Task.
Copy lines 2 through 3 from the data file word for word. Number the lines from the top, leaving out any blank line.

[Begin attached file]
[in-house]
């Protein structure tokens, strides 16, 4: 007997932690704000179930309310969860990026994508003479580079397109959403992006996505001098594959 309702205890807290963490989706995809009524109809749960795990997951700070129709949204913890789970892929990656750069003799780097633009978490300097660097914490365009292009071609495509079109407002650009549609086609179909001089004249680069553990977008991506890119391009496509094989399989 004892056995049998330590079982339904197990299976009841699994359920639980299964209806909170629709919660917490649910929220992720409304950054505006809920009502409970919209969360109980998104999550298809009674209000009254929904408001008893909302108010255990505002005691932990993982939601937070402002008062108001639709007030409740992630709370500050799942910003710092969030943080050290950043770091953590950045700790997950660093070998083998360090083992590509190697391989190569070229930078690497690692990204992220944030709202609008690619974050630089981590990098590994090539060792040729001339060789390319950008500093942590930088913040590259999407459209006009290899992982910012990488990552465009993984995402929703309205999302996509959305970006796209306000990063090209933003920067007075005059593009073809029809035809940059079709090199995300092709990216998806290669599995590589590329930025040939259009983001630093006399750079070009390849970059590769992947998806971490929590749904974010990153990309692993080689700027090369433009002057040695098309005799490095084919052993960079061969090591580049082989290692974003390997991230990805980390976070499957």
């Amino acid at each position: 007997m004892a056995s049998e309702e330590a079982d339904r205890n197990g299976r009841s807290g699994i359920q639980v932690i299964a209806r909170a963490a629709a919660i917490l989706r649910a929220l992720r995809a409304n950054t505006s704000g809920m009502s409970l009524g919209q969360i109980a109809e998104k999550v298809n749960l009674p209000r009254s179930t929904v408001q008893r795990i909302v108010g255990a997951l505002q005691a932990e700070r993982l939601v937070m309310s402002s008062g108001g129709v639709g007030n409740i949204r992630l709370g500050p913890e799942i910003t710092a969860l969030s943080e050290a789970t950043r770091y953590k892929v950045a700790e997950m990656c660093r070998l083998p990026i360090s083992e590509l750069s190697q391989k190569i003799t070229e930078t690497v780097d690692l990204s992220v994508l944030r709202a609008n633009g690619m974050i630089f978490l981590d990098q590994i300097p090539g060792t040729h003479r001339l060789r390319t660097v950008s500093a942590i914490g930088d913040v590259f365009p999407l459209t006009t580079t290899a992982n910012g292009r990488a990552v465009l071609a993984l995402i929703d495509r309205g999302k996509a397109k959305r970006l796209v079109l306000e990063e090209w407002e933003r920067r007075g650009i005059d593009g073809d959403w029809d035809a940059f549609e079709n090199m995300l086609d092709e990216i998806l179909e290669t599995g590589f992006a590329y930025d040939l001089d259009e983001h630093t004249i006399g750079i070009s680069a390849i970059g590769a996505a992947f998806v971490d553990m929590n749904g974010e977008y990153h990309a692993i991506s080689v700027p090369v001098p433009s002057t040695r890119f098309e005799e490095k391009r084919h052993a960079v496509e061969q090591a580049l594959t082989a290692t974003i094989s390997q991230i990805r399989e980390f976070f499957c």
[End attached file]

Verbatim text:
């Protein structure tokens, strides 16, 4: 007997932690704000179930309310969860990026994508003479580079397109959403992006996505001098594959 309702205890807290963490989706995809009524109809749960795990997951700070129709949204913890789970892929990656750069003799780097633009978490300097660097914490365009292009071609495509079109407002650009549609086609179909001089004249680069553990977008991506890119391009496509094989399989 004892056995049998330590079982339904197990299976009841699994359920639980299964209806909170629709919660917490649910929220992720409304950054505006809920009502409970919209969360109980998104999550298809009674209000009254929904408001008893909302108010255990505002005691932990993982939601937070402002008062108001639709007030409740992630709370500050799942910003710092969030943080050290950043770091953590950045700790997950660093070998083998360090083992590509190697391989190569070229930078690497690692990204992220944030709202609008690619974050630089981590990098590994090539060792040729001339060789390319950008500093942590930088913040590259999407459209006009290899992982910012990488990552465009993984995402929703309205999302996509959305970006796209306000990063090209933003920067007075005059593009073809029809035809940059079709090199995300092709990216998806290669599995590589590329930025040939259009983001630093006399750079070009390849970059590769992947998806971490929590749904974010990153990309692993080689700027090369433009002057040695098309005799490095084919052993960079061969090591580049082989290692974003390997991230990805980390976070499957």
């Amino acid at each position: 007997m004892a056995s049998e309702e330590a079982d339904r205890n197990g299976r009841s807290g699994i359920q639980v932690i299964a209806r909170a963490a629709a919660i917490l989706r649910a929220l992720r995809a409304n950054t505006s704000g809920m009502s409970l009524g919209q969360i109980a109809e998104k999550v298809n749960l009674p209000r009254s179930t929904v408001q008893r795990i909302v108010g255990a997951l505002q005691a932990e700070r993982l939601v937070m309310s402002s008062g108001g129709v639709g007030n409740i949204r992630l709370g500050p913890e799942i910003t710092a969860l969030s943080e050290a789970t950043r770091y953590k892929v950045a700790e997950m990656c660093r070998l083998p990026i360090s083992e590509l750069s190697q391989k190569i003799t070229e930078t690497v780097d690692l990204s992220v994508l944030r709202a609008n633009g690619m974050i630089f978490l981590d990098q590994i300097p090539g060792t040729h003479r001339l060789r390319t660097v950008s500093a942590i914490g930088d913040v590259f365009p999407l459209t006009t580079t290899a992982n910012g292009r990488a990552v465009l071609a993984l995402i929703d495509r309205g999302k996509a397109k959305r970006l796209v079109l306000e990063e090209w407002e933003r920067r007075g650009i005059d593009g073809d959403w029809d035809a940059f549609e079709n090199m995300l086609d092709e990216i998806l179909e290669t599995g590589f992006a590329y930025d040939l001089d259009e983001h630093t004249i006399g750079i070009s680069a390849i970059g590769a996505a992947f998806v971490d553990m929590n749904g974010e977008y990153h990309a692993i991506s080689v700027p090369v001098p433009s002057t040695r890119f098309e005799e490095k391009r084919h052993a960079v496509e061969q090591a580049l594959t082989a290692t974003i094989s390997q991230i990805r399989e980390f976070f499957c």